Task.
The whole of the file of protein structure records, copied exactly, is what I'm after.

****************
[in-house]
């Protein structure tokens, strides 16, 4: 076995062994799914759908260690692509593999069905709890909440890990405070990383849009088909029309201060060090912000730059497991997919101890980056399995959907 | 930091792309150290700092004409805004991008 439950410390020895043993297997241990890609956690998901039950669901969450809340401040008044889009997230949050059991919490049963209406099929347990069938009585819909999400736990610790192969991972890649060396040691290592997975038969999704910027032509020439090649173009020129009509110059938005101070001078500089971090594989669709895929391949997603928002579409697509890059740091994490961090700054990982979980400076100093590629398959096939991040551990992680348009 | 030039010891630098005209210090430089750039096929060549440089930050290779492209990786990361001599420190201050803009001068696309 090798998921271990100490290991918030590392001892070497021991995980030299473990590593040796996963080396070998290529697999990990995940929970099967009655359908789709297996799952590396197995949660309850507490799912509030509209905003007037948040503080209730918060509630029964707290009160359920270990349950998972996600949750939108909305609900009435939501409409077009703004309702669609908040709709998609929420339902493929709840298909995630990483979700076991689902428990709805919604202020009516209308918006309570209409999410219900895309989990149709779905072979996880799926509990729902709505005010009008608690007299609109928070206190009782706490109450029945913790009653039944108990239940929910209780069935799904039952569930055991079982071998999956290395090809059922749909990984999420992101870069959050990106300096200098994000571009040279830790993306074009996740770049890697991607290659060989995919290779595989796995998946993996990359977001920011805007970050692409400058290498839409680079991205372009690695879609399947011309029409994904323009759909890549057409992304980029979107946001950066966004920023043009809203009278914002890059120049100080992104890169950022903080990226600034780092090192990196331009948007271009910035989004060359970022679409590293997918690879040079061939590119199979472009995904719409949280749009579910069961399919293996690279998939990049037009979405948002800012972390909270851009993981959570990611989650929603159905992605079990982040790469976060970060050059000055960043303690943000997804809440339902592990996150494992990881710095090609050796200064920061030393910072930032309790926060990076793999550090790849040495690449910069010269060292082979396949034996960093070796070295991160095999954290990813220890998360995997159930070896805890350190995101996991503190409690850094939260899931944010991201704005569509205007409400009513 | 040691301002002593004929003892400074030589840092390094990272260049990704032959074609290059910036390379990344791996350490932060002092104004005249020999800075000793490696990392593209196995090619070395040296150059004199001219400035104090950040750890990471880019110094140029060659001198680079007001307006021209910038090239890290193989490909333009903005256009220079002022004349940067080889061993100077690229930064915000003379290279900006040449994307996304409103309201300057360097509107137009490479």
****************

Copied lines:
[in-house]
């Protein structure tokens, strides 16, 4: 076995062994799914759908260690692509593999069905709890909440890990405070990383849009088909029309201060060090912000730059497991997919101890980056399995959907 | 930091792309150290700092004409805004991008 439950410390020895043993297997241990890609956690998901039950669901969450809340401040008044889009997230949050059991919490049963209406099929347990069938009585819909999400736990610790192969991972890649060396040691290592997975038969999704910027032509020439090649173009020129009509110059938005101070001078500089971090594989669709895929391949997603928002579409697509890059740091994490961090700054990982979980400076100093590629398959096939991040551990992680348009 | 030039010891630098005209210090430089750039096929060549440089930050290779492209990786990361001599420190201050803009001068696309 090798998921271990100490290991918030590392001892070497021991995980030299473990590593040796996963080396070998290529697999990990995940929970099967009655359908789709297996799952590396197995949660309850507490799912509030509209905003007037948040503080209730918060509630029964707290009160359920270990349950998972996600949750939108909305609900009435939501409409077009703004309702669609908040709709998609929420339902493929709840298909995630990483979700076991689902428990709805919604202020009516209308918006309570209409999410219900895309989990149709779905072979996880799926509990729902709505005010009008608690007299609109928070206190009782706490109450029945913790009653039944108990239940929910209780069935799904039952569930055991079982071998999956290395090809059922749909990984999420992101870069959050990106300096200098994000571009040279830790993306074009996740770049890697991607290659060989995919290779595989796995998946993996990359977001920011805007970050692409400058290498839409680079991205372009690695879609399947011309029409994904323009759909890549057409992304980029979107946001950066966004920023043009809203009278914002890059120049100080992104890169950022903080990226600034780092090192990196331009948007271009910035989004060359970022679409590293997918690879040079061939590119199979472009995904719409949280749009579910069961399919293996690279998939990049037009979405948002800012972390909270851009993981959570990611989650929603159905992605079990982040790469976060970060050059000055960043303690943000997804809440339902592990996150494992990881710095090609050796200064920061030393910072930032309790926060990076793999550090790849040495690449910069010269060292082979396949034996960093070796070295991160095999954290990813220890998360995997159930070896805890350190995101996991503190409690850094939260899931944010991201704005569509205007409400009513 | 040691301002002593004929003892400074030589840092390094990272260049990704032959074609290059910036390379990344791996350490932060002092104004005249020999800075000793490696990392593209196995090619070395040296150059004199001219400035104090950040750890990471880019110094140029060659001198680079007001307006021209910038090239890290193989490909333009903005256009220079002022004349940067080889061993100077690229930064915000003379290279900006040449994307996304409103309201300057360097509107137009490479």